The children of the Nazis created a fascinating generation.  In art, they gave us the neo-expressionist and conceptualist movements, in cinema Herzog, Fassbender and Wenders penetrated the arthouse scene, and in music, they came up with one of the most radical movements in rock history.  For a genre born of a narrow-minded ethnic slur featured in NME, Krautrock has done a generation proud.

The genre wasn’t characterised by style, but rather by anti-style.  Although influenced by studies in classical jazz (rather the more bluesy western musical taste), the movement ended up leading to crazy experiments involving an unhealthy amount of Japanese hobos, computer speech software, synthesisers and enough LSD to drive Huxley bonkers.  In short, it’s weird.

Thanks to Pink Floyd’s best efforts and John Peel’s open support, the likes of Neu! and Amon Düül II were lapped up by the hypocritically eager British public.  Hours of moody jams, minimalist vocals, and radical experimentations in what the simple set-up of synth, guitar, bass and drums can do, were loved by the mid-twenties kids who were getting over their teenage hippie phase.  Elements of counter culture, psychedelia and prog-rock cling on, but the jazz influence definitely took favour, leading to a more ambient instrumentation. Most famously (or infamously), Can’s “Yoo Doo Right” is a 20 minute jam constructed from over 6 hours of recording.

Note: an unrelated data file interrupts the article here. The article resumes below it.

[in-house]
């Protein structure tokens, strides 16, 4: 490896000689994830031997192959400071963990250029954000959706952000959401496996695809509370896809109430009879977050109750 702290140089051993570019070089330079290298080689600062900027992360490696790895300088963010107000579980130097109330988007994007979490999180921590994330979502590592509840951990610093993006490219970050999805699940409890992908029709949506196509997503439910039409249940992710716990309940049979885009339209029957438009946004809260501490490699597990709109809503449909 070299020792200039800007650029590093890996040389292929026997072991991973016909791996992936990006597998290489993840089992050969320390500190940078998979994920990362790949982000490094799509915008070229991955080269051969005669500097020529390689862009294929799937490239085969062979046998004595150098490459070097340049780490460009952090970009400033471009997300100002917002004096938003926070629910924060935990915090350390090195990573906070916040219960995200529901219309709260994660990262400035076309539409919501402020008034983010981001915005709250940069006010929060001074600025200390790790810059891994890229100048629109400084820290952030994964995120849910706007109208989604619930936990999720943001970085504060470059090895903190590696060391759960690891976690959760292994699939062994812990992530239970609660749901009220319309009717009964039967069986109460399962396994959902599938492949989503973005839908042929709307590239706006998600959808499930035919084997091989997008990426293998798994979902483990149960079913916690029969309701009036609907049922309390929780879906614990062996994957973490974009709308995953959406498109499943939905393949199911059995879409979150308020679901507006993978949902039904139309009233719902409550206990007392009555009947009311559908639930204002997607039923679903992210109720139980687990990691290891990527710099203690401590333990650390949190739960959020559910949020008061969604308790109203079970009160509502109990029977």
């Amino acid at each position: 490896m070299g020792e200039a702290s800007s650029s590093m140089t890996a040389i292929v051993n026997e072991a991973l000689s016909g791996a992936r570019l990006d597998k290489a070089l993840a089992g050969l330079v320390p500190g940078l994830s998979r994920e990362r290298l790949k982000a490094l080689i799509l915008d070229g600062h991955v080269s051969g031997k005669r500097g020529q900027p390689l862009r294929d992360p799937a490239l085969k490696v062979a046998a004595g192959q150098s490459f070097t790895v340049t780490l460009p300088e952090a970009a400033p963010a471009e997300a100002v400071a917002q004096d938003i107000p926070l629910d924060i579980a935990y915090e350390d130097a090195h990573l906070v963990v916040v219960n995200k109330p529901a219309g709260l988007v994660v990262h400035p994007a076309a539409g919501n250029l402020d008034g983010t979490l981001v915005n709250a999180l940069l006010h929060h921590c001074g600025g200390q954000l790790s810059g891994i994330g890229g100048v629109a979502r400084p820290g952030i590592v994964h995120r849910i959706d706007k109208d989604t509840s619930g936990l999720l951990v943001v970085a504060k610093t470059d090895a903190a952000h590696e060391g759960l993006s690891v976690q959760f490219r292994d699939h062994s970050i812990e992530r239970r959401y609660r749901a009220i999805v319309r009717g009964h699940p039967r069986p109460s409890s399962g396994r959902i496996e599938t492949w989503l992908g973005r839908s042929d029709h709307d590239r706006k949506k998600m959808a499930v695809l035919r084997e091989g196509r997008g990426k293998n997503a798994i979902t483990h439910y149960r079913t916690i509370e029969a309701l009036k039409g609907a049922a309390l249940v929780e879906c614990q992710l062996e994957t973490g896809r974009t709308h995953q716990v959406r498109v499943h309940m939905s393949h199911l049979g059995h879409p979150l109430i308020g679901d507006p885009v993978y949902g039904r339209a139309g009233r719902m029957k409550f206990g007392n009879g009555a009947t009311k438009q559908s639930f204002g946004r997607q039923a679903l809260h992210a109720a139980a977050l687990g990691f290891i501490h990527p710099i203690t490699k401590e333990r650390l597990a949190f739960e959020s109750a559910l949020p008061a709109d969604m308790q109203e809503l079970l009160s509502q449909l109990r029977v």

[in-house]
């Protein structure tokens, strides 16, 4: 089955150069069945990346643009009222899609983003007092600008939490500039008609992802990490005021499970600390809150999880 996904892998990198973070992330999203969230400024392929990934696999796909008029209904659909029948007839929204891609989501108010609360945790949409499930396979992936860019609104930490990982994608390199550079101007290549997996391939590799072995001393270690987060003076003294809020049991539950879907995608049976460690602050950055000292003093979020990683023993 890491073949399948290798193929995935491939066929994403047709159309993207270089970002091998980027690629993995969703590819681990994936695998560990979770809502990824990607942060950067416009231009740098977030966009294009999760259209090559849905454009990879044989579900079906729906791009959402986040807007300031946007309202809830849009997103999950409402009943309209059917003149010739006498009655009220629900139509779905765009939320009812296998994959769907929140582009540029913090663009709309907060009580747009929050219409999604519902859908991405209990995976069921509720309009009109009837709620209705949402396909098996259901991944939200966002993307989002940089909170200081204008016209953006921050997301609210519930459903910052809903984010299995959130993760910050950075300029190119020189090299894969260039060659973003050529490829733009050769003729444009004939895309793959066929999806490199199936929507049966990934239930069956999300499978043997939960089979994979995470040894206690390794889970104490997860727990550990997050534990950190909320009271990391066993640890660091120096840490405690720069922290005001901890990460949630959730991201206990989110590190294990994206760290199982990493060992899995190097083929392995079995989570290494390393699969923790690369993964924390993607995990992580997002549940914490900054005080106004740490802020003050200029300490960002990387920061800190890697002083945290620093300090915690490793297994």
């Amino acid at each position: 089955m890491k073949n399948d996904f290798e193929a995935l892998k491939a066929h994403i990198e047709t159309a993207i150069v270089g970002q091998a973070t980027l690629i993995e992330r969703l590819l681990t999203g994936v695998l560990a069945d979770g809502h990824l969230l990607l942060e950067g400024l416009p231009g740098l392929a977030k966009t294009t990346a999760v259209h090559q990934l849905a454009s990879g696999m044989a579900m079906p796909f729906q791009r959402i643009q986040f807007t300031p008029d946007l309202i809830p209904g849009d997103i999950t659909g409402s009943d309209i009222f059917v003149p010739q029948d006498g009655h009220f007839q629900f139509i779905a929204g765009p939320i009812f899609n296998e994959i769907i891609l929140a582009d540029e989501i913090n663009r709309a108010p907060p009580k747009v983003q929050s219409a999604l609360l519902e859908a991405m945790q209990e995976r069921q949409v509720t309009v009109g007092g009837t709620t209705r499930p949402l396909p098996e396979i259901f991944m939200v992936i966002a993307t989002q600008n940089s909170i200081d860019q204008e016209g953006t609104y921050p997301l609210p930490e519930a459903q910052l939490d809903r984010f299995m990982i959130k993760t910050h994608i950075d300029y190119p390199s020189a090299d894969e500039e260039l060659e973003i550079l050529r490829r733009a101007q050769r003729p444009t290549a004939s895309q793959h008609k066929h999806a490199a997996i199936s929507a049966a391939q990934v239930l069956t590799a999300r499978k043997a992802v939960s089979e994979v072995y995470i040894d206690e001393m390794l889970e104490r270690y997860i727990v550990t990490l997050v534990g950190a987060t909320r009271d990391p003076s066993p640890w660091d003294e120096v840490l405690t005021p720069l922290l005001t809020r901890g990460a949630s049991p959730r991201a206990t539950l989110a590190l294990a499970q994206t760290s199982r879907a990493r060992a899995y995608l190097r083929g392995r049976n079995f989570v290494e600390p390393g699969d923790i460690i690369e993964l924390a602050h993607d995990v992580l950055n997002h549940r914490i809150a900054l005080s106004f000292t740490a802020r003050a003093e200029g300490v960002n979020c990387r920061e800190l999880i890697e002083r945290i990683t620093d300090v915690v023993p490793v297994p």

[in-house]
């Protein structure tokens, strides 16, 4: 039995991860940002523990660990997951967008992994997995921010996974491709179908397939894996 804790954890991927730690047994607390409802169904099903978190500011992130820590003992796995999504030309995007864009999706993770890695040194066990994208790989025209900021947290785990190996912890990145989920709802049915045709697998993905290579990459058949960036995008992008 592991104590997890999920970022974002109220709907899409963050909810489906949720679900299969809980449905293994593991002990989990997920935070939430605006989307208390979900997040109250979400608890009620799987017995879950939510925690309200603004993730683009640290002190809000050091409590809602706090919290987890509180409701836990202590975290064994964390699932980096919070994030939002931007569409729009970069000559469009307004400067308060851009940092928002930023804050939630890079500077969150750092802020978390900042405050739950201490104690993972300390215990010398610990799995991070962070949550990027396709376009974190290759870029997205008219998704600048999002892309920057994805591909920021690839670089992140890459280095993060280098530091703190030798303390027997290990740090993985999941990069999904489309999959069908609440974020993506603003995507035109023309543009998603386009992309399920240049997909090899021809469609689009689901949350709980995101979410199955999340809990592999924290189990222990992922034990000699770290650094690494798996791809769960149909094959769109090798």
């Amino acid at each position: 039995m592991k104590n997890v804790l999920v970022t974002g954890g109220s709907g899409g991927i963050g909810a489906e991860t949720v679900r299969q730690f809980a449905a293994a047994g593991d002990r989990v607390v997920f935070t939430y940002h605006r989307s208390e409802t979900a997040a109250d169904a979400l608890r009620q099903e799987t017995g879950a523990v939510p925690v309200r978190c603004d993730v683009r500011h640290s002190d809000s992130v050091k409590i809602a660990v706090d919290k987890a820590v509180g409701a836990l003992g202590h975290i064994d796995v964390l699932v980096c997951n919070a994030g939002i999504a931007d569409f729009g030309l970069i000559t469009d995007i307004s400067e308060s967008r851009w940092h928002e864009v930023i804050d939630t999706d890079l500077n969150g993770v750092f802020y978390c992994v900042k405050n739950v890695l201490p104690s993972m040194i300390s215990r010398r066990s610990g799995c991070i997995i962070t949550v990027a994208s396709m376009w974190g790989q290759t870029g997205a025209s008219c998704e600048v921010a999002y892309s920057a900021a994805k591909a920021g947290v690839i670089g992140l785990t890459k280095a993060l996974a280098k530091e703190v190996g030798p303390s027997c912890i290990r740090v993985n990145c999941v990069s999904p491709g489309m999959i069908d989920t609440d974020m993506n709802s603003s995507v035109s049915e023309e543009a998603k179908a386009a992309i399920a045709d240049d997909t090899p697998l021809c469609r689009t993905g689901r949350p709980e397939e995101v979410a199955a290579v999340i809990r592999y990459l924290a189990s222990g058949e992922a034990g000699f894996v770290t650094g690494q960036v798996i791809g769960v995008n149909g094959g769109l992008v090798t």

Over time the movement penetrated the mainstream. With the likes of The Velvet Underground bringing similar textural soundscapes into the forefront, German bands became increasingly well known in America as well.  Tangerine Dream began doing soundtracks, most recently working on GTA V.  Kraftwerk are considered one of the most influential pop acts of all time, and are still headlining festivals to this day.

Beyond influencing everyone from Ian Curtis to Thom Yorke, the genre is experiencing a rebirth, with obvious links to space-rockers such as Tame Impala, or more purist approaches such as Andrew Weatherall/Daniel Avery favourites Eats Lights Become Lights.

With something similar to the relationship between hip hop and the Civil Rights Movement, this was Germany transcending Anglo-American pop culture.  It wasn’t just a bunch of music students hopped up on acid; it was an artistic cry for help in a time of unfairly inherited guilt.  Krautrock stood as a defiant symbol of Germany’s cultural independence in a time when the country needed it most.

Sam Boullier